Switzerland: Divided opinion of the population about 5G network expansion

In Switzerland, the population has an almost exactly divided opinion about the expansion of the fifth generation of mobile communications (5G). This was the result of a representative online survey by the Swiss Federal Institute of Technology in Zurich (ETH) as part of the Swiss environmental panel. Other answers, for example, with assessments of “perceived health impairments” due to mobile radio technology are in some cases remarkable.


Marko Aliaksandr /


This focus shows what the new cellular standard can do, for whom it makes sense and why scientists are warning about 5G rays.

In total, almost all of the 7300 or so survey participants have heard of the term “5G”, they say in the abstract of the study. However, over half of the respondents stated that they had not dealt with the topic at all or hardly at all. When it comes to many questions, however, the opinion of the participating population is quite divided, and often in similar proportions.

According to the study, for example, around a third of the respondents each answered that they are “against”, “partly / partly” or “for” regarding the expansion of 5G in Switzerland. In detail, around ten percent were “strongly against” an expansion of the 5G network (10.9 percent), while a little more than ten percent of those surveyed are “strongly in favor” (12.7 percent). The remaining votes were “rather for” (27.1 percent), “partly / partly” (25.6 percent) and “somewhat against” (23.6 percent).

In addition, the participants were asked to classify the possible disadvantages of 5G mobile radio for “health”, “data security” and so-called “electrosensitivity” in order of importance. Possible health effects were ranked first of the disadvantages with 58.4 percent. This is followed by data security with 29.8 percent and electrical sensitivity with 11.8 percent.

Although the current introduction of 5G is taking place in frequency ranges that are already used for mobile communications and WLAN, the majority of respondents (57 percent) are of the opinion that their health is “better”, “much more” and “much more “is burdened by the radiation from 5G systems compared to that from 3G / 4G antennas.

Slightly less than 30 percent of the survey participants said that they felt “equally” burdened. 11.7 percent of those surveyed do not feel that they are burdened by cell phone antennas at all. Only very few respondents stated, as the authors of the study report write, that their health is less stressed by 5G systems than by older cellular antenna technology.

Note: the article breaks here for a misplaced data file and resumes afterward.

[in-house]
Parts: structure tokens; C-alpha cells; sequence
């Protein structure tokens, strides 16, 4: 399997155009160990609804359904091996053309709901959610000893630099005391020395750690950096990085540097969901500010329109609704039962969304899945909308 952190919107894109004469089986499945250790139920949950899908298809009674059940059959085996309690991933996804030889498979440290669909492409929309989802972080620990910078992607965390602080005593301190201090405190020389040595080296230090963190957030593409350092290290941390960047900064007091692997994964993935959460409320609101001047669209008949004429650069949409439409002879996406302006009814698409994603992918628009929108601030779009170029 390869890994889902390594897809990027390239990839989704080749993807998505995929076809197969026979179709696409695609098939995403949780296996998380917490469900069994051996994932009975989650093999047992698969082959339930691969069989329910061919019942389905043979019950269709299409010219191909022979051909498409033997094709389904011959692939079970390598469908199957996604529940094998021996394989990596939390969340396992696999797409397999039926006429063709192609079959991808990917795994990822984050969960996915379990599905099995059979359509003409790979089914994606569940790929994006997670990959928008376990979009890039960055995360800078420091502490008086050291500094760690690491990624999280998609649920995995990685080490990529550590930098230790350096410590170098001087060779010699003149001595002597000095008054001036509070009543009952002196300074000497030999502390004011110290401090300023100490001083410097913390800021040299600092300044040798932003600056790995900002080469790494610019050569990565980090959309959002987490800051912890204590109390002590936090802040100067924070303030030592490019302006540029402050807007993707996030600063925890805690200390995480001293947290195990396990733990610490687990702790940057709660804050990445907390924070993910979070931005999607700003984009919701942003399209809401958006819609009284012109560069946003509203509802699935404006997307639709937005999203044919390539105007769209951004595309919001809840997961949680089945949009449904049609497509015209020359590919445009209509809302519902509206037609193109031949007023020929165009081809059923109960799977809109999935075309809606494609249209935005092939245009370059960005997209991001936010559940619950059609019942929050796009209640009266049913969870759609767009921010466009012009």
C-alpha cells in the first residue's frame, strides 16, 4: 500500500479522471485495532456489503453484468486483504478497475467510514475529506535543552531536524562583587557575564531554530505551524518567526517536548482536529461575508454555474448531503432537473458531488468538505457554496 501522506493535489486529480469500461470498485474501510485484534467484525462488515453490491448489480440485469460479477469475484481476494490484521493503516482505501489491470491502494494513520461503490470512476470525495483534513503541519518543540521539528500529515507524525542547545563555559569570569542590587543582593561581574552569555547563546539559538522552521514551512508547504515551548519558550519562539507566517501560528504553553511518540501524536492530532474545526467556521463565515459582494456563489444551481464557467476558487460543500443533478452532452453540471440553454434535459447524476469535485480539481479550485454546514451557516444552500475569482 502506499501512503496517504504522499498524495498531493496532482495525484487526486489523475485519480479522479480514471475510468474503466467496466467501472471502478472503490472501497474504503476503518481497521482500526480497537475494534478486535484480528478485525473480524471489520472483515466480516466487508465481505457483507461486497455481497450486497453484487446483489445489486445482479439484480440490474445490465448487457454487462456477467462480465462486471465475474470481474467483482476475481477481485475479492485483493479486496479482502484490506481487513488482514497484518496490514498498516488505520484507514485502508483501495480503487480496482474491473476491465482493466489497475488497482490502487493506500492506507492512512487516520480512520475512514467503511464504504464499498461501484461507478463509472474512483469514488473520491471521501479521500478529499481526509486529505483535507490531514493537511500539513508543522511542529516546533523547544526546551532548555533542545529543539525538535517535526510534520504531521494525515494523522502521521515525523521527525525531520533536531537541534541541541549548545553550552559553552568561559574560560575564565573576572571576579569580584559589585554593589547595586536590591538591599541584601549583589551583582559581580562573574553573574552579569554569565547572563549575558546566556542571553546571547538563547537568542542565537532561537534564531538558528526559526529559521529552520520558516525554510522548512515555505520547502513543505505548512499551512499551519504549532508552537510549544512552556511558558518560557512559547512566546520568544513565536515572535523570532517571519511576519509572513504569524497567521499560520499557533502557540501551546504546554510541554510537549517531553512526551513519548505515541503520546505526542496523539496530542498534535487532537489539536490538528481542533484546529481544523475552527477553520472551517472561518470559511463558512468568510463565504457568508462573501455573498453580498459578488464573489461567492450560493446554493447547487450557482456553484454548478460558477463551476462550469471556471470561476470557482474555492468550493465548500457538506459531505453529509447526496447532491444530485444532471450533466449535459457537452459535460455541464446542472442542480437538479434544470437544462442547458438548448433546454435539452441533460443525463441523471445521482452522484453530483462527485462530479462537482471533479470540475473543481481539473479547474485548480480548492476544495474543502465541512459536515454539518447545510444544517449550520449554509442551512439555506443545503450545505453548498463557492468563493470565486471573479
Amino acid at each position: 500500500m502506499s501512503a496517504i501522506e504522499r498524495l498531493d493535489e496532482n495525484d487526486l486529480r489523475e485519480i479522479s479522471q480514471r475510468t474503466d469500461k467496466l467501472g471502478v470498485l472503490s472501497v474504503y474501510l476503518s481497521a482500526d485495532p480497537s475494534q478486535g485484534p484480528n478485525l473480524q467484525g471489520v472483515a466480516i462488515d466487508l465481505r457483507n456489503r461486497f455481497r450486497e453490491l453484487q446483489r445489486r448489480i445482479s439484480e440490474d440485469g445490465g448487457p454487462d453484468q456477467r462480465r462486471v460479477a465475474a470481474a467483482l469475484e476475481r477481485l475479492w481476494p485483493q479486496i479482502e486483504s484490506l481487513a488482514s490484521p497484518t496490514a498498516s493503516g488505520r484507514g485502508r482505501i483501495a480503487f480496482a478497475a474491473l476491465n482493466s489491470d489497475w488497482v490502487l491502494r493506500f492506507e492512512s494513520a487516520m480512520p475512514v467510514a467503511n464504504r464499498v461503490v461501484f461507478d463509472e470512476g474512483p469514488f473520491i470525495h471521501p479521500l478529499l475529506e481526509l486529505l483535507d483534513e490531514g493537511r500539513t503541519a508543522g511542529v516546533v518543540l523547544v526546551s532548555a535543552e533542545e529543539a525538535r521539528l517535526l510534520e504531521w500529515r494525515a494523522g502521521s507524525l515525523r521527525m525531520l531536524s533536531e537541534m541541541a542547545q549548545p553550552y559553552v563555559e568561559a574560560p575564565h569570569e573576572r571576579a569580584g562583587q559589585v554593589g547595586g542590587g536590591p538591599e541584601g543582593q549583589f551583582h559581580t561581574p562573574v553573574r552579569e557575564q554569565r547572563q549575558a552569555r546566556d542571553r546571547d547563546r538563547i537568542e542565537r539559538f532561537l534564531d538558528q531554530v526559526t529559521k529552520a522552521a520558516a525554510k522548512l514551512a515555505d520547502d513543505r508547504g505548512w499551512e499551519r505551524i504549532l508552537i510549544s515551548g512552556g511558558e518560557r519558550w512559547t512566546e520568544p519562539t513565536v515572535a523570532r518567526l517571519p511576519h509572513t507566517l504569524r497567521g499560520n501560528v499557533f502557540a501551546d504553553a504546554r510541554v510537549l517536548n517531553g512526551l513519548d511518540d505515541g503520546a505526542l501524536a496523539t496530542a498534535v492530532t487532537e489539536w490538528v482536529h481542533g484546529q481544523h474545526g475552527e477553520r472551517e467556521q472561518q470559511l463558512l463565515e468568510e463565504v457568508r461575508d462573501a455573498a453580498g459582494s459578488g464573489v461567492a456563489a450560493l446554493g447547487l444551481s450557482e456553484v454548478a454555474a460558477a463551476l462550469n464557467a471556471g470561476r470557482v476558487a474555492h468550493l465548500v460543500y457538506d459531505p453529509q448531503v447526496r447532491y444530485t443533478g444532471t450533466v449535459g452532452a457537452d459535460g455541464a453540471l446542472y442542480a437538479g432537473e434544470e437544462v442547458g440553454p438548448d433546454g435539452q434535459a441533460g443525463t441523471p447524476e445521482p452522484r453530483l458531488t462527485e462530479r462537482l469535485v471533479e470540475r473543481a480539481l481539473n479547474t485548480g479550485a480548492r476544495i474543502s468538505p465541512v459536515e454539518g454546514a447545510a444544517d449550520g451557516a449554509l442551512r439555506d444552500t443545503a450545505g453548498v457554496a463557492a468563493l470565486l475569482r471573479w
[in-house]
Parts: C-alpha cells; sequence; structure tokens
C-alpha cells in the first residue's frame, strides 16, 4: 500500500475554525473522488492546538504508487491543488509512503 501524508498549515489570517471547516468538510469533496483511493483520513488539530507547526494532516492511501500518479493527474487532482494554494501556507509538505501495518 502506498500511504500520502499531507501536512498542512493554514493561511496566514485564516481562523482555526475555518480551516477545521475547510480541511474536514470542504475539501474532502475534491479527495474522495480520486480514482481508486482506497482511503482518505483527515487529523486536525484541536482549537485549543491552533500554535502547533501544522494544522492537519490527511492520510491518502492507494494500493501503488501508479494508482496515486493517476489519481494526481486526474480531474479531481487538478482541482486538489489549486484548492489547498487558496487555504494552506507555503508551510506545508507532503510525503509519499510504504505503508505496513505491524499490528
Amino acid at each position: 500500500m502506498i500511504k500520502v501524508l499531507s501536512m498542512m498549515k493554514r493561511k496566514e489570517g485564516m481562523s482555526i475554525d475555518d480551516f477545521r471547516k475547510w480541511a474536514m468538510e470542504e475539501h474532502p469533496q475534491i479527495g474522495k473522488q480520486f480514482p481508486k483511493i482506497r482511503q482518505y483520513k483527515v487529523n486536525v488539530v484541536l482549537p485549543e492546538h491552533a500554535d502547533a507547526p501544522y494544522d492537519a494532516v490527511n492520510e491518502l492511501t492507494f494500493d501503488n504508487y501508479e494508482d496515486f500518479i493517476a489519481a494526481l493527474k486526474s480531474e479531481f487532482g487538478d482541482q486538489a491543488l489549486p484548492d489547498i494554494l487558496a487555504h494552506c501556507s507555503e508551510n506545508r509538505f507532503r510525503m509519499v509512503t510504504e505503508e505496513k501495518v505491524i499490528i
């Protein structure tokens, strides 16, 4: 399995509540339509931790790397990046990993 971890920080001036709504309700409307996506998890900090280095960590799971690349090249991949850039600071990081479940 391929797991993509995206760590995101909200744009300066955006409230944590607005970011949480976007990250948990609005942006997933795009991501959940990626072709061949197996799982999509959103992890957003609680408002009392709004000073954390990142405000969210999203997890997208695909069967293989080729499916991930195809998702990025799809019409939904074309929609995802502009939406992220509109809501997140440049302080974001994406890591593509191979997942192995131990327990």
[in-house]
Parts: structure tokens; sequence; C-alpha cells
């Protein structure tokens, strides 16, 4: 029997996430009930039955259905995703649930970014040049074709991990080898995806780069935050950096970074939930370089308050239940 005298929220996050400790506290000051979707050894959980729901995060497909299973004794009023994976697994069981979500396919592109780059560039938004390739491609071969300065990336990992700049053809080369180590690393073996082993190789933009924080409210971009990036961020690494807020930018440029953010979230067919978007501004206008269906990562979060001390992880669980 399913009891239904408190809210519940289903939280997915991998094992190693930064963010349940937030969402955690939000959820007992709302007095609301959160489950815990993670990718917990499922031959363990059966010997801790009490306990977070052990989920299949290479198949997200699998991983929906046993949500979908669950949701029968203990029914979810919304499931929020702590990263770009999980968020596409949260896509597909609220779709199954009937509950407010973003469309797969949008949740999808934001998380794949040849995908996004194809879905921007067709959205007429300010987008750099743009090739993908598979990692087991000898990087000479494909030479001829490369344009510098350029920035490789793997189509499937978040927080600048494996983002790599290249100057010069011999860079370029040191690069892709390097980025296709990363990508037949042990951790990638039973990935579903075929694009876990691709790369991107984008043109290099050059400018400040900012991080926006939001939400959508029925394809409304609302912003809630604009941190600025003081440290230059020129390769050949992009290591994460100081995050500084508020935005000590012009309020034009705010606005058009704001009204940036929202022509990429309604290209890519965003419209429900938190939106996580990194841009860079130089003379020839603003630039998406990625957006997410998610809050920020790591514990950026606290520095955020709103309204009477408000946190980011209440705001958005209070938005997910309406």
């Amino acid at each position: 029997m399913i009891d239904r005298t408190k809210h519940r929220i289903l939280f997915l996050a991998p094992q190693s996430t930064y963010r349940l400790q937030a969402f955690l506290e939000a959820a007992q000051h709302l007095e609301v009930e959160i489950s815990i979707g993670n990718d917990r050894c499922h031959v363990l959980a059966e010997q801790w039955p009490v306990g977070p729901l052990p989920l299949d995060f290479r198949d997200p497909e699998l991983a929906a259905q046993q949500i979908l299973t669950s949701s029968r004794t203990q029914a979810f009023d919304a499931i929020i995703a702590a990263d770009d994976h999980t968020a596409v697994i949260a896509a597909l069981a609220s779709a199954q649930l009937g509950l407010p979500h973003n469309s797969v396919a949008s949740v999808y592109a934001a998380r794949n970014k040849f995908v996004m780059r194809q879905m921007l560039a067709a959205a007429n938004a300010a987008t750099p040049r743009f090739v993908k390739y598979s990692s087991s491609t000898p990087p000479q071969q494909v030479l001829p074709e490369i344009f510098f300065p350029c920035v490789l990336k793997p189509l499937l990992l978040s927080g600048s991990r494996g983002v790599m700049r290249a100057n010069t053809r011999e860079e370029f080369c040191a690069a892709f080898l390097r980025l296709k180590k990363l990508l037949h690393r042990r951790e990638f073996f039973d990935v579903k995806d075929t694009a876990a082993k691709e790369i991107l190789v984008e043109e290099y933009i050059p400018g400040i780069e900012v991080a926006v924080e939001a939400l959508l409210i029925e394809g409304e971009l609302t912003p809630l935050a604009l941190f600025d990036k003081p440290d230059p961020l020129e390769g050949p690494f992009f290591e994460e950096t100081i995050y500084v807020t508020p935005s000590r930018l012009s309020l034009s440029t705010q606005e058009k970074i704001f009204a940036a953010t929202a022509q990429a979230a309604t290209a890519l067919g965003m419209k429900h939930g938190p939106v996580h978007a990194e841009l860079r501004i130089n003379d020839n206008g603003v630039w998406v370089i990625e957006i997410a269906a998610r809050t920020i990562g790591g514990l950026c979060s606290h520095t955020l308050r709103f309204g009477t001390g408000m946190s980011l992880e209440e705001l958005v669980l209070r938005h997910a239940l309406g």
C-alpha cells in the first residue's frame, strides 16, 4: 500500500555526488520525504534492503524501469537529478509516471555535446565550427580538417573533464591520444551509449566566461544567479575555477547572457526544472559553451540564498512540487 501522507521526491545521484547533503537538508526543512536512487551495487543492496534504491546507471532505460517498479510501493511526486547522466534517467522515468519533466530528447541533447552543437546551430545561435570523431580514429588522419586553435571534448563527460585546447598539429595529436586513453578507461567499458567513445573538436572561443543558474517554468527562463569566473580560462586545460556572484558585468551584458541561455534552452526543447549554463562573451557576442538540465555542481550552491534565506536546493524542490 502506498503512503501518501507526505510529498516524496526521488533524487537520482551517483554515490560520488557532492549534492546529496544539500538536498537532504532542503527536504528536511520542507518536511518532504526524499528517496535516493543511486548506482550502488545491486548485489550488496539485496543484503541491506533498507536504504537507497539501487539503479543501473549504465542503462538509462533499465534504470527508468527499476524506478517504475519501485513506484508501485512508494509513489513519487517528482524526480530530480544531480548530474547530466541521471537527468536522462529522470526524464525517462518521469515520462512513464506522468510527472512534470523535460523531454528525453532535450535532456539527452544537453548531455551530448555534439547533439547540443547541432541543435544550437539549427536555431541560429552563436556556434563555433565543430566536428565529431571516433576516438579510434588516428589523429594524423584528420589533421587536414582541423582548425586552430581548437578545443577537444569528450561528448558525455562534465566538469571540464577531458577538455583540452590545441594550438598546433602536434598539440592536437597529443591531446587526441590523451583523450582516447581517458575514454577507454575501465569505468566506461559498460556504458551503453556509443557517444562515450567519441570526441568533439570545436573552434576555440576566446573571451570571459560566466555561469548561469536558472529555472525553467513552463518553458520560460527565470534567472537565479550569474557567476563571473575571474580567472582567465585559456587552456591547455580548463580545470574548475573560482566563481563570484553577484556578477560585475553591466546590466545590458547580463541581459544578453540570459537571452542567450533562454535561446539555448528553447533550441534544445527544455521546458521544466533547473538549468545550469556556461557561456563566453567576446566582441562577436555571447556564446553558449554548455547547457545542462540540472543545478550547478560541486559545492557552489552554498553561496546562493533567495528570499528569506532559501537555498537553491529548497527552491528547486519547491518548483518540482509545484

When asked how they think science evaluates the health risks of cell phone radiation, respondents were able to choose between seven options, ranging from “very much agree that they exist” to “disagree on whether they exist or not” to too “very much agreed that none exist” was enough. According to the study report, a large number of respondents assume that science is divided about health risks.

The participants in the study were also able to indicate whether they experience impairments in their health or well-being that they attribute to electromagnetic fields. 10.6 percent of those questioned answered in the affirmative as to whether they would describe themselves as electrosensitive. 30.9 percent are not sure and 58.4 percent do not describe themselves as electro-sensitive.

Similarly, the majority (59.5 percent) of the study participants felt little (34.1 percent) or no (25.4 percent) exposure to electromagnetic radiation from mobile phones, tablets and computers. 27.7 percent feel that they are “moderately burdened”. “Compared to surveys in the last two years, we see a slight increase in respondents who feel moderately to very heavily stressed,” says the study report.

There are also differences between the sexes, albeit not too great. According to the report, it is becoming apparent that male respondents have tended to be more concerned with the topic of 5G than survey participants. Men, especially young ones, see significantly more advantages for themselves in expanding the 5G network than women. Men are also more likely to want the 5G network to be expanded. By contrast, women are more likely than men to be of the opinion that the federal government and cantons do not adequately protect the population from radiation.

Overall, almost two thirds of all respondents are of the opinion that the population is not adequately protected from radiation from cell phone antennas. A good third think the protection is just right, and hardly anyone is of the opinion that the population is being protected too much. “These results suggest that precautionary measures to protect against radiation from cell phone antennas are in the interests of the population,” explains Thomas Bernauer, ETH professor of political science (international relations).

But what do the respondents therefore expect from politics? “The majority is in favor of maintaining the existing limit values ​​for cell phone antennas, even if this is associated with a rather slow expansion of 5G for the whole of Switzerland,” Thomas Bernauer is quoted in a press release from the ETHZ. If the respondents had to choose between different ways of 5G expansion, according to the study, they tend to prefer many locations with low radiation per antenna, as opposed to a few locations with high radiation. “In addition, they would rather opt for packages of measures that research health risks before the expansion,” says Franziska Quoss, project coordinator in Bernauer’s group.

The results now published come from a survey from summer 2020, which ETH Zurich has been carrying out twice a year in cooperation with the Federal Office for the Environment (FOEN) since 2018. they were within the framework of the Swiss environmental panel released. This is a panel survey, ie the same people are interviewed repeatedly.


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